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"With the benefit of hindsight, it seems astonishing that the Firm lasted as long as it did. It was brilliantly organised in an instinctive way, but hopelessly disarrayed when it came to expansion"
―Martin Short in his book with Albert Donoghue, The Kray's Lieutenant 1996

The Firm was an English crime gang based in East London, England, in the late 1950s to late 1960s. Participating mainly in protection rackets, fraud and other organised crime, The Firm operated in Bethnal Green, Bow, Mile End, Whitechapel and Hackney, including many other areas surrounding East London.

They used 178 Vallance Road as a main base, and also venues such as The Lion public house and The Carpenters Arms to meet up and discuss plans. Lead by twins Ronnie and Reggie Kray, with help from older brother Charlie Kray, The Firm had an array of members from its more than ten year lifespan.

MembersEdit

Ronkray1975

Ronnie's mugshot in 1975, after the downfall of the firm.

Reggiemugshot1975

Reggie's mugshot, 1975.

Many members came and went, and often some would have been present in The Firm years before another. In the height of The Kray's reign during the mid to late 1960s, the main inner firm consisted of:

With supporting 'fringe' members consisting of:

HistoryEdit

Thefirmdock

An artists impression of The Firm in the Old Bailey dock, 1969.

Charlie Kray didn't play a big part in the Firm and was often left out of many of the Twins enterprises, he was, however, a partner in the Double R club and ran others.

Leslie Payne and Tommy Cowley were the brains of the outfit, often giving credibility and respectability to many of their dubious deals. Some gang members were recruited after acts of violence had been inflicted upon them by the Twins. For example, Albert Donoghue had been shot in the leg by Reg for uttering a threat against them, weeks later he was welcomed into the Firm and put on a pension. He became one of their most trusted members.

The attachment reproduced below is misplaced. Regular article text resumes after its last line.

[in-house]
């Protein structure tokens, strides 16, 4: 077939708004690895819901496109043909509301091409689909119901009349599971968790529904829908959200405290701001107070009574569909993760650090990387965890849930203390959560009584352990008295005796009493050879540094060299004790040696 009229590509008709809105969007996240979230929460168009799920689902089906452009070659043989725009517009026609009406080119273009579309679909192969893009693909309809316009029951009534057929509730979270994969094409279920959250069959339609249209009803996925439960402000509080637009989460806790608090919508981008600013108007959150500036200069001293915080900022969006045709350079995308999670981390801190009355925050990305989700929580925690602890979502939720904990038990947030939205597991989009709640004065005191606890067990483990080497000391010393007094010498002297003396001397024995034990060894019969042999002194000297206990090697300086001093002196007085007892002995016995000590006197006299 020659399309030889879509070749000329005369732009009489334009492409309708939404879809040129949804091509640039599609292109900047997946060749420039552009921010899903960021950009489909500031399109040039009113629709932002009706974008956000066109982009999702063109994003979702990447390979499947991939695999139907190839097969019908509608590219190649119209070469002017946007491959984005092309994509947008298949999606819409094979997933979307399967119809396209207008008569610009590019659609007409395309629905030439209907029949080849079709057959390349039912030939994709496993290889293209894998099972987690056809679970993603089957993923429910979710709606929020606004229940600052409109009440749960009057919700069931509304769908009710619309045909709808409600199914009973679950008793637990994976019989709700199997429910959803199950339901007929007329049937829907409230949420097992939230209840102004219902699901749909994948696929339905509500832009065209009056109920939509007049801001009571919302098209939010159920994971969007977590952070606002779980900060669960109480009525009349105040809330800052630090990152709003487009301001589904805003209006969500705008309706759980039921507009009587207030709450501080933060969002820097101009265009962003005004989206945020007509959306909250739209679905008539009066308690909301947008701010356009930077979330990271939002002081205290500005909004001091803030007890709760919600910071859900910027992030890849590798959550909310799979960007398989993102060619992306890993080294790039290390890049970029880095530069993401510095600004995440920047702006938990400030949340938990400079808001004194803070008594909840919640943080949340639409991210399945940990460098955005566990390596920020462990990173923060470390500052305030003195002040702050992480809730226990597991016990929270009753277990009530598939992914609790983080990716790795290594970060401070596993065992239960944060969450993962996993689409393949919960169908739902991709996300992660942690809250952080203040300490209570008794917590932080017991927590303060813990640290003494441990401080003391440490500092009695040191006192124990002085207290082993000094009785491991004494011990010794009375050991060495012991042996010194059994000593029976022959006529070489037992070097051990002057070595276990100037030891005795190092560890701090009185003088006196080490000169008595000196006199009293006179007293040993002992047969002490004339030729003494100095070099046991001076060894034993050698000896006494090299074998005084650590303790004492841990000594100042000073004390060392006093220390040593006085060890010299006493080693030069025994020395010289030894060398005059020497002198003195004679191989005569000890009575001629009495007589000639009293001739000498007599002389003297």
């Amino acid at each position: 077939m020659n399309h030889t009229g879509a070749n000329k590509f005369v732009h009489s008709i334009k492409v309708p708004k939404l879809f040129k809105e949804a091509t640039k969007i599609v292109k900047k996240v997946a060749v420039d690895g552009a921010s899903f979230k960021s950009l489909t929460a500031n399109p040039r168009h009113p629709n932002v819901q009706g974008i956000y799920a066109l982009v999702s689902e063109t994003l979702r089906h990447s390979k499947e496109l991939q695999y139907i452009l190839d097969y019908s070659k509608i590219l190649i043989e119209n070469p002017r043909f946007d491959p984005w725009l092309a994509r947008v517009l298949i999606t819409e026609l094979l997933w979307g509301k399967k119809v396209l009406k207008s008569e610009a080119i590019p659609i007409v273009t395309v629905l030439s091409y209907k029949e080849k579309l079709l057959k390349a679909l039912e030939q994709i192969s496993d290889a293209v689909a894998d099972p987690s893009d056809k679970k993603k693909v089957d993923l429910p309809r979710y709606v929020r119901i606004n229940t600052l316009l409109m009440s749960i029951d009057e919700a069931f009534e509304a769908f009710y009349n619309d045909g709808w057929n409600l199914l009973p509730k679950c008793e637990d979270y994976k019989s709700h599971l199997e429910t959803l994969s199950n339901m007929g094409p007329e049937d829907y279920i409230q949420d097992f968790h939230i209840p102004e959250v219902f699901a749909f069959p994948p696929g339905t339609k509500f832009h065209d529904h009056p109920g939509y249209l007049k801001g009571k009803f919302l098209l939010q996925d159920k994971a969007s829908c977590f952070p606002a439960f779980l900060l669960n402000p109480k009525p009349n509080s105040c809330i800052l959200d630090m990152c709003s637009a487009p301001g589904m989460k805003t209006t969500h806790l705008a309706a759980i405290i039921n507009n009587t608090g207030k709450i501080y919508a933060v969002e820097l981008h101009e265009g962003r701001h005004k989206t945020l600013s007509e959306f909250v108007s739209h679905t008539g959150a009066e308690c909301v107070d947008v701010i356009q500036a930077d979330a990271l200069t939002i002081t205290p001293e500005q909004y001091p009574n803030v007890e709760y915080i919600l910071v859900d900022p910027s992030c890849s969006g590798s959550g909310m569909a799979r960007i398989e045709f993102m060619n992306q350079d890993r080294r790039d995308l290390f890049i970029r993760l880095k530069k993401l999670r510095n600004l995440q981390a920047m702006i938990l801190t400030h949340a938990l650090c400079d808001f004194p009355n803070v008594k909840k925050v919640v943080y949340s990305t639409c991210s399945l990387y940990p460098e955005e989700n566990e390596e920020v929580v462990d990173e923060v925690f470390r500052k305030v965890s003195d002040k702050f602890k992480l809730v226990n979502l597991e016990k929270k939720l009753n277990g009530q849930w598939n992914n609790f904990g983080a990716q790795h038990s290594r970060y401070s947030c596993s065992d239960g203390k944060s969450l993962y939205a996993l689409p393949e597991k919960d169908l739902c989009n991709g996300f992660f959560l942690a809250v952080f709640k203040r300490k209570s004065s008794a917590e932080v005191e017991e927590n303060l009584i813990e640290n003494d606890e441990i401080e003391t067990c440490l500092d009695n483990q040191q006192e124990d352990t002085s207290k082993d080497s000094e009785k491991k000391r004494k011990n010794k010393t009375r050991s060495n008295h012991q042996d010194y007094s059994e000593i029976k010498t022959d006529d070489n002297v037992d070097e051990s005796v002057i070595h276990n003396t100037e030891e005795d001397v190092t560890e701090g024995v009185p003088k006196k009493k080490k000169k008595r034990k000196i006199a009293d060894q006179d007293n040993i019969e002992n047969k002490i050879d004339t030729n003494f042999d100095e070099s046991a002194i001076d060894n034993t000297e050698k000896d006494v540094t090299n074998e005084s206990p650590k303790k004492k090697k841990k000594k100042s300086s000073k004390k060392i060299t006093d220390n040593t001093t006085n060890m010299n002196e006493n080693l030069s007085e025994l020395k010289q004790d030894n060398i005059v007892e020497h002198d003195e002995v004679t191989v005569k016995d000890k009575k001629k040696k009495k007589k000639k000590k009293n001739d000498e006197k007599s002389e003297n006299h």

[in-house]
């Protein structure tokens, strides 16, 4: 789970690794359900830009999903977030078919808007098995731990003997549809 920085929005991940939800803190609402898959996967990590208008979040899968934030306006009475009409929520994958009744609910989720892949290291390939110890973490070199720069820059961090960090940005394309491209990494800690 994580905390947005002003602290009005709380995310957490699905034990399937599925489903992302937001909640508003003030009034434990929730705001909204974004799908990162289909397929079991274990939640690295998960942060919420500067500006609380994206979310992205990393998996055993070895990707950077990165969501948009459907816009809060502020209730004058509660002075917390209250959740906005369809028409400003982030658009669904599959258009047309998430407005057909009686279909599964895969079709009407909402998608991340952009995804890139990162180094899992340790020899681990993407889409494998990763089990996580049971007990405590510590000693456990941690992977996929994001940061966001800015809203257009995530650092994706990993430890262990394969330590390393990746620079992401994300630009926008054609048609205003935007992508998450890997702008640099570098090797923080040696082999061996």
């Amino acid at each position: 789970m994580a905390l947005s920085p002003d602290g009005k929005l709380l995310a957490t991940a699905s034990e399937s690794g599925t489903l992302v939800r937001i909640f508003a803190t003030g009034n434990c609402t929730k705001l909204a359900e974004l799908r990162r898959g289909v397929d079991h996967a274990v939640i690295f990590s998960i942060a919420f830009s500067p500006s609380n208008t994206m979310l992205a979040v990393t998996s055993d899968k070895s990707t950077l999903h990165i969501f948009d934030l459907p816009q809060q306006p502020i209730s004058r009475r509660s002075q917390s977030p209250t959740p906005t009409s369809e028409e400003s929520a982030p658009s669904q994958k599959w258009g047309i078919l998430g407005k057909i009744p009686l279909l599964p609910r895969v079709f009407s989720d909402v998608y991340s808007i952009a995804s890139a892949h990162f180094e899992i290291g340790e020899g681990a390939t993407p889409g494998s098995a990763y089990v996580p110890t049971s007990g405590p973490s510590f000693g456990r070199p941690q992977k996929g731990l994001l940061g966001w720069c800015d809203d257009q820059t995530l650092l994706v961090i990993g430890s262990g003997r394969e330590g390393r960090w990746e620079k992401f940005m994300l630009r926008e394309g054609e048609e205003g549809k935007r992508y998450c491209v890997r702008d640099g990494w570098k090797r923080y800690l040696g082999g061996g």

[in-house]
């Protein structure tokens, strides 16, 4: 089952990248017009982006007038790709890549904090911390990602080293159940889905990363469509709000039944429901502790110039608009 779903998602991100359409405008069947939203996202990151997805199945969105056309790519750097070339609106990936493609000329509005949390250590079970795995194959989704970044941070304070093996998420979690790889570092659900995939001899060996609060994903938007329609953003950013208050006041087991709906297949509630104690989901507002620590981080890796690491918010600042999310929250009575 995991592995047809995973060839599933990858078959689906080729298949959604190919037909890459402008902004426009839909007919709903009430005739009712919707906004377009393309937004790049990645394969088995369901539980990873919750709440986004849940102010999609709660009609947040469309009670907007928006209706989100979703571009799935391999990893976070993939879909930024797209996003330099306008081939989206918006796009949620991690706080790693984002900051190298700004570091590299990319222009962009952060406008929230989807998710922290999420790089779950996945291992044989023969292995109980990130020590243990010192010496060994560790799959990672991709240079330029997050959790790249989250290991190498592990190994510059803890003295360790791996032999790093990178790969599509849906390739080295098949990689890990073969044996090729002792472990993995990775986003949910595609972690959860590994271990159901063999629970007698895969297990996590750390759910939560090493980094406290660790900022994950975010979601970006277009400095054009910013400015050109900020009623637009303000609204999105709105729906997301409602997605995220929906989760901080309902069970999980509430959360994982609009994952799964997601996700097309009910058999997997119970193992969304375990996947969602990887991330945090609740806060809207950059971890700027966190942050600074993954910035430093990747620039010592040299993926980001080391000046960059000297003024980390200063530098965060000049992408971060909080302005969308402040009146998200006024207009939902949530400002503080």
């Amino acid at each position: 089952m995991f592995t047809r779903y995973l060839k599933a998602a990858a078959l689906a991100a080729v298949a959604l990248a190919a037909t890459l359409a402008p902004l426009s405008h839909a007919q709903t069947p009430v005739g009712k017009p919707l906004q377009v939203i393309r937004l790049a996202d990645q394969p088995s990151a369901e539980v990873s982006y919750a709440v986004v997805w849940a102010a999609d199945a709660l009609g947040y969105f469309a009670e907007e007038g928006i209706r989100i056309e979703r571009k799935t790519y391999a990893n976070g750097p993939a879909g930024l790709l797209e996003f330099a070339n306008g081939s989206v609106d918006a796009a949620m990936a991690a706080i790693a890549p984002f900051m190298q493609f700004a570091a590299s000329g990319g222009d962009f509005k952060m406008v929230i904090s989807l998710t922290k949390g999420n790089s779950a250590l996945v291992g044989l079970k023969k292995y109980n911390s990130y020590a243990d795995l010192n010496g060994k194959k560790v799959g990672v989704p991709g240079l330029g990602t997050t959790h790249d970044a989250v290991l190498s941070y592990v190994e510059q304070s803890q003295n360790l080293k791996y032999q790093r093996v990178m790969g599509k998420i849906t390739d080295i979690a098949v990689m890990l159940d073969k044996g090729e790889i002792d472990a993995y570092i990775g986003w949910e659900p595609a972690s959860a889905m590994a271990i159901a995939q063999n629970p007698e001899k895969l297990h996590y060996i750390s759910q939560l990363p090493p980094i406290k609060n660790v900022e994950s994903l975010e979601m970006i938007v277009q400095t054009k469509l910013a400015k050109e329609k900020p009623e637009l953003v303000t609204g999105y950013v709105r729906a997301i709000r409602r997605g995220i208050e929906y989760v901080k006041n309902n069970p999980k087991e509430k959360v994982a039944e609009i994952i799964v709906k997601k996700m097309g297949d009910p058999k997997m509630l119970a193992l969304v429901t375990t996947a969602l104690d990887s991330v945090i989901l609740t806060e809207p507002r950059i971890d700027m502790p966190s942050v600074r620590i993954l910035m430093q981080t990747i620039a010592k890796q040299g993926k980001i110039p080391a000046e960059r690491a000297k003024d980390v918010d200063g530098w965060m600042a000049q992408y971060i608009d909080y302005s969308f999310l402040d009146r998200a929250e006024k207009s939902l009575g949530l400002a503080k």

Newspaperfirm

The newspaper front dated 1969, shortly after the Kray trial.

The Firm worked on an information basis. The Twins would always help small-time crooks who had just been released from prison or when they were down on their luck in return for favours in the future. They were to be the eyes and ears of the Kray Firm. Nothing happened in London without the Twins knowing or without them getting their piece of the action. The Firm also worked on a sort of franchise system where certain members of the gang, such as Tony Lambrianou and Chris Lambrianou, who would use the Kray name and reputation to conduct their business activities. The Lambrianou brothers operated all over the country content in the knowledge that they had the backing and the muscle of the Firm. The Twins weren't interested in what they were doing so long as they received their percentage.

It was felt by many that if the Twins had taken more of a back seat when it came to settling disputes, and recruited more able business partners then the history of gangland Britain would probably have to be rewritten. However, The Twins eventual downfall came about with the help of many of the "loyal and trusted" members of their the Firm.